Okay, honestly, I have never heard of this thing before. But hey, this is how we all learn things right? So, here we go, to make things easy, lets start with a small note from Wikipedia, explaining what ICC v2 profiles are.
In digital imaging systems, color management is the controlled conversion between the color representations of various devices, such as image scanners, digital cameras, monitors, TV screens, film printers, computer printers, offset presses, and corresponding media.
The primary goal of color management is to obtain a good match across color devices; for example, the colors of one frame of a video should appear the same on a computer LCD monitor, on a plasma TV screen, and as a printed poster. Color management helps to achieve the same appearance on all of these devices, provided the devices are capable of delivering the needed color intensities.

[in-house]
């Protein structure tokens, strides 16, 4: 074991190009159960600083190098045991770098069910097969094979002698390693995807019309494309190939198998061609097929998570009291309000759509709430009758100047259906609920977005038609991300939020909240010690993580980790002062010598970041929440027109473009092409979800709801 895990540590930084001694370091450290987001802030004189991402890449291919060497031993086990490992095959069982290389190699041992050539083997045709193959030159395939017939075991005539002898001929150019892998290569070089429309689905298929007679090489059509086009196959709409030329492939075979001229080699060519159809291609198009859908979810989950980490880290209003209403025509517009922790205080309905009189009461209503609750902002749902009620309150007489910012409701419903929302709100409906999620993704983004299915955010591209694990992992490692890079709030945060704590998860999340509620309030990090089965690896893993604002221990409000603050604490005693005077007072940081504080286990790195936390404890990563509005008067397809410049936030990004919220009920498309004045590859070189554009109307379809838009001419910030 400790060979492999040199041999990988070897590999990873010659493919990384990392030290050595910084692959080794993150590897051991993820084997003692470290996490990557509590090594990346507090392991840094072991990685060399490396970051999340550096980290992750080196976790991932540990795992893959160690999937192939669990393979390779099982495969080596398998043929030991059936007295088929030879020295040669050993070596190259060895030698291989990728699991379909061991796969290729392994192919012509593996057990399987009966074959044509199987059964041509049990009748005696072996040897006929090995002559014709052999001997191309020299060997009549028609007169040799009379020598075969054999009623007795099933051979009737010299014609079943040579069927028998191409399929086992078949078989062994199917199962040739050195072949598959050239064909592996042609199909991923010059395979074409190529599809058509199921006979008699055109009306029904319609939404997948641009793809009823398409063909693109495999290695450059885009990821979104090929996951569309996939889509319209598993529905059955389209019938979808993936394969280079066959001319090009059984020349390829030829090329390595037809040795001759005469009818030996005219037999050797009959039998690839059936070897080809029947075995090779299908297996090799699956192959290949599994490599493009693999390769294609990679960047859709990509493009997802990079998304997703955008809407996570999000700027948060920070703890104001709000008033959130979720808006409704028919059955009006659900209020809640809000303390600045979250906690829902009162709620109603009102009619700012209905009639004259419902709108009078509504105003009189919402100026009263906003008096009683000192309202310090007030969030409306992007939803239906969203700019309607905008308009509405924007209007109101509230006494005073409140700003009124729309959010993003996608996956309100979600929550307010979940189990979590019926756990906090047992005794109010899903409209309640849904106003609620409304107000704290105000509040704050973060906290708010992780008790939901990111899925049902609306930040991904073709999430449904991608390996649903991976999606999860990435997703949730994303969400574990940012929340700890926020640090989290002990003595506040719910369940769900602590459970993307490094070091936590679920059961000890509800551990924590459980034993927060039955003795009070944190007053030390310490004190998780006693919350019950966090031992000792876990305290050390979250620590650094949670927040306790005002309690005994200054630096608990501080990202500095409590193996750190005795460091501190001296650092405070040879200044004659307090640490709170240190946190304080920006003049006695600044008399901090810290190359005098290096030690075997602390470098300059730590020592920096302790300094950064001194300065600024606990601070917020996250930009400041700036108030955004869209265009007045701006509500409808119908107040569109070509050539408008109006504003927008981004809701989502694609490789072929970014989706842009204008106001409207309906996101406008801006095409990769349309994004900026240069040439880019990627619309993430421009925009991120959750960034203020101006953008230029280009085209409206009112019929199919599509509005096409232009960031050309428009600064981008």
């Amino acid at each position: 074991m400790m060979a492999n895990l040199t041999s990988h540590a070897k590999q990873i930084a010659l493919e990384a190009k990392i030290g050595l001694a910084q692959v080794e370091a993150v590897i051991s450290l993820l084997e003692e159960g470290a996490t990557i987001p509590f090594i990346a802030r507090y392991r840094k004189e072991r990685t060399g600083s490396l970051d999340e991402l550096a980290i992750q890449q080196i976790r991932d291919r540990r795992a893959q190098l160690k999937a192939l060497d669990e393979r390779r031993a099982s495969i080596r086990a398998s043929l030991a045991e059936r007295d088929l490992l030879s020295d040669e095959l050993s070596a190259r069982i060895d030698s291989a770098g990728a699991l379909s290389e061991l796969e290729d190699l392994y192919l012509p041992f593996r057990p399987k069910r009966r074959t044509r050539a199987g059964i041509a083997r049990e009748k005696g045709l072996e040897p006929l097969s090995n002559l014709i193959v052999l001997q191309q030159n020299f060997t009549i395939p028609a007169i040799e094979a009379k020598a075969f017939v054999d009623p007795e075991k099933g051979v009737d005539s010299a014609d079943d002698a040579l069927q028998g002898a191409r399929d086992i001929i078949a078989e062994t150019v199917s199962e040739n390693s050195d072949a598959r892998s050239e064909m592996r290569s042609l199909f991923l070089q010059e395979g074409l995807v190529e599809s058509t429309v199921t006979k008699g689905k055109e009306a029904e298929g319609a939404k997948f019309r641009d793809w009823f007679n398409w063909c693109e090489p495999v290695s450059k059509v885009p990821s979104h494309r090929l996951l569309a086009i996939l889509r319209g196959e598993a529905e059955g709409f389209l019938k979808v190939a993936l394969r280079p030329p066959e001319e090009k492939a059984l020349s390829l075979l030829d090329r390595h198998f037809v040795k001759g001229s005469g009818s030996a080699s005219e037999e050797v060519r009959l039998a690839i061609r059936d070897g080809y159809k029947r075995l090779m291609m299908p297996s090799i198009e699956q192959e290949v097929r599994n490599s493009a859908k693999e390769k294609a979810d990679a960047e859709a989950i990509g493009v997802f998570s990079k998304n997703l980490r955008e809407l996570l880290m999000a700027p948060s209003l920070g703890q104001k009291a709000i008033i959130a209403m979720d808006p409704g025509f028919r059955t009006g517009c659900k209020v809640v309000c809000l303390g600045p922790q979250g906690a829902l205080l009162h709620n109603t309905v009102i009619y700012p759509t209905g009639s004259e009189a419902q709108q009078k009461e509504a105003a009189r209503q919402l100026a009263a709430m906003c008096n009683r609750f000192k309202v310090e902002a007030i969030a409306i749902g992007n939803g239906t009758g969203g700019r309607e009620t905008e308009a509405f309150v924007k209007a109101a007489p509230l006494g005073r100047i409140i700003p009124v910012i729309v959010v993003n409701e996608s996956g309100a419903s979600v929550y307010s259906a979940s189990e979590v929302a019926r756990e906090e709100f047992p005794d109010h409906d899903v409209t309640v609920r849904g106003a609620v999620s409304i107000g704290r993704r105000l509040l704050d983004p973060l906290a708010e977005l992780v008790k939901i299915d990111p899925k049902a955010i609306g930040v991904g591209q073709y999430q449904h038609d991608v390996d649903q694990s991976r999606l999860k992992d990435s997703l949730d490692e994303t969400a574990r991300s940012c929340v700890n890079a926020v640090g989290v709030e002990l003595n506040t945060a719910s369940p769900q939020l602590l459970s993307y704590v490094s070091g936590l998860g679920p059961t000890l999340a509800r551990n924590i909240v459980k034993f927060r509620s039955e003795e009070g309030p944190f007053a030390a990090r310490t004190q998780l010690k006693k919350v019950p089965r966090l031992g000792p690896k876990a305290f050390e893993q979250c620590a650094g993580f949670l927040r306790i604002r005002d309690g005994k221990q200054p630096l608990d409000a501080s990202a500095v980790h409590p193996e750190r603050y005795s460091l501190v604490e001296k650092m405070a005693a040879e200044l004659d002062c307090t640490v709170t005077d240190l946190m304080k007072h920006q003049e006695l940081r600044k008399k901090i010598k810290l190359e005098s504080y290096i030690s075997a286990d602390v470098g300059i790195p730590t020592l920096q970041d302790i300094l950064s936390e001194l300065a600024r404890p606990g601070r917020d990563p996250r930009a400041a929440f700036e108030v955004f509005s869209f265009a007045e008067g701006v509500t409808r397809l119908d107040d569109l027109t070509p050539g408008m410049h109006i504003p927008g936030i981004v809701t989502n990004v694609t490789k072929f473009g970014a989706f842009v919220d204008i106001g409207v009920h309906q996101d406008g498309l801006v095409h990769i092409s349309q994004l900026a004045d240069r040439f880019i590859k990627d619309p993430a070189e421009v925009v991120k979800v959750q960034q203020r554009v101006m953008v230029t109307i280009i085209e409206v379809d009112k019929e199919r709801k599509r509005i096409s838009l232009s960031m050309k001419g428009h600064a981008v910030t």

.. and the Wikipedia was recently updated with the following
Google Chrome: uses the system provided ICC v2 and v4 support on OS X, and from version 22 supports ICC v2 profiles by default on other platforms
Who Is This Useful For?
Short answer? Photographers. Here is how Google Chrome team explained this on their Google Plus page.
The Chrome Stable release that rolled out this week also includes support for ICC v2 profiles. This is a fancy way of saying that photographers (and other digital artists) who work with wide-gamut color spaces won’t have to worry about converting their images to a different color space in order to enjoy their original richness online. The below side-by-side example illustrates the difference that this could make in photographs.
I am not sure how useful this is going to be for me, but I am for sure happy about Chrome Team’s efforts to make Chrome better in any possible way.